Christmas can be a uniquely challenging time of year for parents and teens.
It only comes around once, so the occasion is loaded with cultural meaning, heightened expectations and emotional turbulence.
Parents and their teens are often thrust together into socially challenging situations, like making sure ‘his’ family are happy and ‘her’ family feel included…and the fact that everyone is home together at the same time (“you’re hogging the Wifi!”).
If your family is blended, has gone through divorce and custody arrangements, or feels anything but “normal” then the stakes are even higher.
That’s before we consider the more typical pressures of gift-buying on the household budget, scrambling to meet end-of-year project deadlines, and managing your own self-care and sanity.
Oh, who can forget that Covid put a dampener on Christmas last year too?
All of this can result in a melting pot of emotions and conflicting desires that eventually boil over into raised voices, slammed doors and a ruined celebration that can last long after the 25th.
That’s definitely not what they picture on those shiny Christmas cards…
The good news is that with a little forethought and planning, you can include your teens in the process of reshaping Christmas in 2021, avoid potential conflict, and strengthen your relationship.
We think preventing conflict beats reacting to it (when emotions can be high), so the following suggestions may work wonders for keeping the peace in your family.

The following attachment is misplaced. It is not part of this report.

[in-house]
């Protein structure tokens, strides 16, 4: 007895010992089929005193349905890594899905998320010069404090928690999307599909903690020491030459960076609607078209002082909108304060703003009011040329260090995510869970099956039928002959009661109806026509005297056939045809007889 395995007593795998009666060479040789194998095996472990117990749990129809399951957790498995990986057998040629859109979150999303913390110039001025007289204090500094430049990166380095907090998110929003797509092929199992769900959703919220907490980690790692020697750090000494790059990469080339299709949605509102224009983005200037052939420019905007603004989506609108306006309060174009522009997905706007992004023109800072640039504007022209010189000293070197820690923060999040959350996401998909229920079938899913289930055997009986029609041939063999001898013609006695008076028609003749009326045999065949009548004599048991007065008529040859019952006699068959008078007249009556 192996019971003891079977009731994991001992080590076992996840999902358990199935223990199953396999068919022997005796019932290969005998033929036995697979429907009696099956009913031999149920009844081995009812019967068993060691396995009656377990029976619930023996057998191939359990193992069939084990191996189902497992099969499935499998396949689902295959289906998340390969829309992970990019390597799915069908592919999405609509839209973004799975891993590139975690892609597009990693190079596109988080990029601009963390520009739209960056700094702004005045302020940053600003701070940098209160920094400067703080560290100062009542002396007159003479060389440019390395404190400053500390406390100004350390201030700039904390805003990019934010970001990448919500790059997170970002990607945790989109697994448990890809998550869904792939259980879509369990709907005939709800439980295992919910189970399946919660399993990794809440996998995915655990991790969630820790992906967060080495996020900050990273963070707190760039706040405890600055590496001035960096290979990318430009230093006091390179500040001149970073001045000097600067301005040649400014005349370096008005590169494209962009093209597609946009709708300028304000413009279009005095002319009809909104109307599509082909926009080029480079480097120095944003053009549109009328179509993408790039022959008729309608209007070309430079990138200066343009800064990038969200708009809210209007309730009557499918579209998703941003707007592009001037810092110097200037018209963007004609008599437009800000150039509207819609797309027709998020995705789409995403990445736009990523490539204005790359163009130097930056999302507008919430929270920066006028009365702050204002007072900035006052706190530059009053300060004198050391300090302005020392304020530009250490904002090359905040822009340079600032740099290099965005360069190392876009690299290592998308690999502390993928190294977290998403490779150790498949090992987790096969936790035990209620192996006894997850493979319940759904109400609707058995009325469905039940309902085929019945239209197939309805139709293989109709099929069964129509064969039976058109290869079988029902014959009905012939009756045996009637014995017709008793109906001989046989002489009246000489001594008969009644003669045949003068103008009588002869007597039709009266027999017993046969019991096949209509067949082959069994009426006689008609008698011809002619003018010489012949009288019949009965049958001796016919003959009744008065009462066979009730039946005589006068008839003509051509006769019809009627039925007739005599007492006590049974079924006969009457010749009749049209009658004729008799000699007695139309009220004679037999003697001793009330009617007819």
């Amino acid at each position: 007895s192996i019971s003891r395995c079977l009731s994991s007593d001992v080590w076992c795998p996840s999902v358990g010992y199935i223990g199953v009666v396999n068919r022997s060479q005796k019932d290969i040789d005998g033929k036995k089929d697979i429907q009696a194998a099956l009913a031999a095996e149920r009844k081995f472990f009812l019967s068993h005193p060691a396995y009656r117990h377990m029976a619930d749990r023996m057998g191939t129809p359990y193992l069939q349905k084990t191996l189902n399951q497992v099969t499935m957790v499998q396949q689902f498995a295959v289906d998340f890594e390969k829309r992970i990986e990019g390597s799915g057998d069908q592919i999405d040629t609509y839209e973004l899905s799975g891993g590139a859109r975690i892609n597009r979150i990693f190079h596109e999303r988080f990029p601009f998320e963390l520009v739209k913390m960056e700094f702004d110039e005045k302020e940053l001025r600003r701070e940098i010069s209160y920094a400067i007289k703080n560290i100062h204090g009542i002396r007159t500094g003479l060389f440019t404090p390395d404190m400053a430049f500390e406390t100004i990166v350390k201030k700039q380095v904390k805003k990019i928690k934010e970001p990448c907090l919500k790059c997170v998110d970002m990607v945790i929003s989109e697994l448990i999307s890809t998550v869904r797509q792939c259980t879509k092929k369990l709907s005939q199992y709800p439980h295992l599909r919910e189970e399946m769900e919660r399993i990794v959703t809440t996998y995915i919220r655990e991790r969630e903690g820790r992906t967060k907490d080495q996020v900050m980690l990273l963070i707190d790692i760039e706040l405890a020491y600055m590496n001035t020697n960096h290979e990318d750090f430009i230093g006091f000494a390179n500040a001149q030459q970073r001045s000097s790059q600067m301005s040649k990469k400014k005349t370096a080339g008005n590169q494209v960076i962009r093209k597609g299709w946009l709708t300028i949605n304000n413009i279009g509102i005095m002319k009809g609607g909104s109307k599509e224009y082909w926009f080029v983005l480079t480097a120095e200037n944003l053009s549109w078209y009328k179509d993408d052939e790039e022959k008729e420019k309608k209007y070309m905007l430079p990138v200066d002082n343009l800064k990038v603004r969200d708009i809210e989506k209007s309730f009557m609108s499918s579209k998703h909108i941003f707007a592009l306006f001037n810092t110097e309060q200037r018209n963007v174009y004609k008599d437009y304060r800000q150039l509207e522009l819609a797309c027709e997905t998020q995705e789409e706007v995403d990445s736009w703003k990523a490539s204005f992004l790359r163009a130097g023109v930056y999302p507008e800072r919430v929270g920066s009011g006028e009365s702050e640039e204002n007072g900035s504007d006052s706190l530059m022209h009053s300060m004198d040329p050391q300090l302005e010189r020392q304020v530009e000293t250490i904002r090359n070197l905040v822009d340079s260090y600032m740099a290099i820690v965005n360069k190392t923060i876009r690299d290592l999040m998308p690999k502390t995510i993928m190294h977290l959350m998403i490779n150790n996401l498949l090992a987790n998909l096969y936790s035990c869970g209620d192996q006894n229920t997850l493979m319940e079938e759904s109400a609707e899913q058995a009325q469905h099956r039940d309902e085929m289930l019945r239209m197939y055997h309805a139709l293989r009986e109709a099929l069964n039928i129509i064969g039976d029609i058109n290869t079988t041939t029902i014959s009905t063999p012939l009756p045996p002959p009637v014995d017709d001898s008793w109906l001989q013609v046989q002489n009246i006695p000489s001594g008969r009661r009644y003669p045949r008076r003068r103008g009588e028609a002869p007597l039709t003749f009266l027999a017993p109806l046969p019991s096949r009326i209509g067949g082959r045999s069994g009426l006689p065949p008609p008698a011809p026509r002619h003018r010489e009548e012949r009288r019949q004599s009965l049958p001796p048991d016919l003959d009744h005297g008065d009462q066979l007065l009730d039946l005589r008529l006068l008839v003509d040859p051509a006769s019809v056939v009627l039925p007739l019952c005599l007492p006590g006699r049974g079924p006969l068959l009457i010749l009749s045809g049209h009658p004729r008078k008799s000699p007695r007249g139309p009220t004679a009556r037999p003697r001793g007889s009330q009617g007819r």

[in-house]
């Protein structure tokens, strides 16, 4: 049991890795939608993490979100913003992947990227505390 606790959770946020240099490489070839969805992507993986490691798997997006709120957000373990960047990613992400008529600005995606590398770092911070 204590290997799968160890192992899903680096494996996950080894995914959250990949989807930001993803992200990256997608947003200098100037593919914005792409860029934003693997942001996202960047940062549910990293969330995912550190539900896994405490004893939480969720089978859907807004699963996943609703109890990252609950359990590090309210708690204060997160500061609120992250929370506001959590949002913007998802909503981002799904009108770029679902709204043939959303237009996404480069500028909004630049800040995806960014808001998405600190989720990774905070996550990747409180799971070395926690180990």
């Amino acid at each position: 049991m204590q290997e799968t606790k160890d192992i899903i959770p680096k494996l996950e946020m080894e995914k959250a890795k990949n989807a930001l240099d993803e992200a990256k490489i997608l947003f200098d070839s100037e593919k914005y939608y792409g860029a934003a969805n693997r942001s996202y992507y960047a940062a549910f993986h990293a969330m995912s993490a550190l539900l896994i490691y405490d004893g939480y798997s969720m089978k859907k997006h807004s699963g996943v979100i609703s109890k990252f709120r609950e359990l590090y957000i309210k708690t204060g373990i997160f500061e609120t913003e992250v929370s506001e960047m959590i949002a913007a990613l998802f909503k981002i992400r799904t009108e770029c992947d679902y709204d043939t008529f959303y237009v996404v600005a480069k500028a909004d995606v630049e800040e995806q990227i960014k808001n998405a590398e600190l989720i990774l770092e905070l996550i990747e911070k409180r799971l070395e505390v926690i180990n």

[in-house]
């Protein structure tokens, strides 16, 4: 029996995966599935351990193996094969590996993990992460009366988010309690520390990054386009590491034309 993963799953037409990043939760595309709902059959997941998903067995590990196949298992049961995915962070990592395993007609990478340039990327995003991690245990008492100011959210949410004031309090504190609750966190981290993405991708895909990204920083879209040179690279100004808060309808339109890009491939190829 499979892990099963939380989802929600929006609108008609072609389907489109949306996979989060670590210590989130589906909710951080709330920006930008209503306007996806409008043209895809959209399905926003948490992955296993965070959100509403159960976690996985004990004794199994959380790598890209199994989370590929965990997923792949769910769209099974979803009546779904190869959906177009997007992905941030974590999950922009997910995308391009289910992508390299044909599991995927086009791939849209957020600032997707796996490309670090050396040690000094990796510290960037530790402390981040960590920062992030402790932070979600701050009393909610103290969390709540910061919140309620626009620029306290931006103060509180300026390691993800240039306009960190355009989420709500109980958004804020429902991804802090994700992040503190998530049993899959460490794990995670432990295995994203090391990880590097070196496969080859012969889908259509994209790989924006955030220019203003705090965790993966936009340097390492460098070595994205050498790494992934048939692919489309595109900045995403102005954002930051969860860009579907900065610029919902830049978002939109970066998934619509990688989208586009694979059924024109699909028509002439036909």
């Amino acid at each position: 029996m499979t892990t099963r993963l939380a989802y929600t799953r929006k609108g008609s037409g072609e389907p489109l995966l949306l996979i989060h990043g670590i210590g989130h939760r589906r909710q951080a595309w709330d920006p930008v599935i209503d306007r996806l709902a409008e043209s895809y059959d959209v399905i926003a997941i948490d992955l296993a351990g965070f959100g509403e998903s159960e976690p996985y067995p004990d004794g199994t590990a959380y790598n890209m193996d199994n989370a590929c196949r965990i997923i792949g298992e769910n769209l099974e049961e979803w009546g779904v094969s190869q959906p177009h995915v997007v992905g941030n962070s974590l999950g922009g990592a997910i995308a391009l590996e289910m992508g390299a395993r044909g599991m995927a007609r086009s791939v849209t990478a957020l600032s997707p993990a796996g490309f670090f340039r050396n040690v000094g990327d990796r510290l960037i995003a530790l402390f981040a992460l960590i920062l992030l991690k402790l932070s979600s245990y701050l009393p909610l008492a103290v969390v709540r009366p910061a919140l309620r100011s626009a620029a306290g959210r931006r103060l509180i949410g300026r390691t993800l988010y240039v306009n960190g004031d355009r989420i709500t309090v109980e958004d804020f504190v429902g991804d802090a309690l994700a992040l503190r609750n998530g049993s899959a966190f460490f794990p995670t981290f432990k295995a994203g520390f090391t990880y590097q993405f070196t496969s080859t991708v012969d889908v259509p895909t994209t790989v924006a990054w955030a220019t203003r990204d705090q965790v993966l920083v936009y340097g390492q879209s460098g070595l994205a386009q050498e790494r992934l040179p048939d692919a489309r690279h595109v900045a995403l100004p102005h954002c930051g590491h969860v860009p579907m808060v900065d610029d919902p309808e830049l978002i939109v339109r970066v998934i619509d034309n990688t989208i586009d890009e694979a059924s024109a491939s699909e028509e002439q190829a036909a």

Do A Christmas Experience “Stocktake”
By the time your kids reach their teens, some of the gloss and hype around Christmas has likely already started to fade.
That’s why it’s a great time to reflect together on what made it special for each family member in the past so you can incorporate those elements into the future.
Some open-ended questions you might like to ask your teens include:
- What has been your favourite Christmas and why?
- What has been your least favourite Christmas and why?
By validating the diverse range of feelings and perspectives your teens have, you’ll get an insight into what’s important for them and things that may have caused friction and conflict in the past.
Don’t Put All Your Eggs In One Basket
For many families, one of the most challenging aspects of Christmas is the sense of being hurried and socially overcommitted.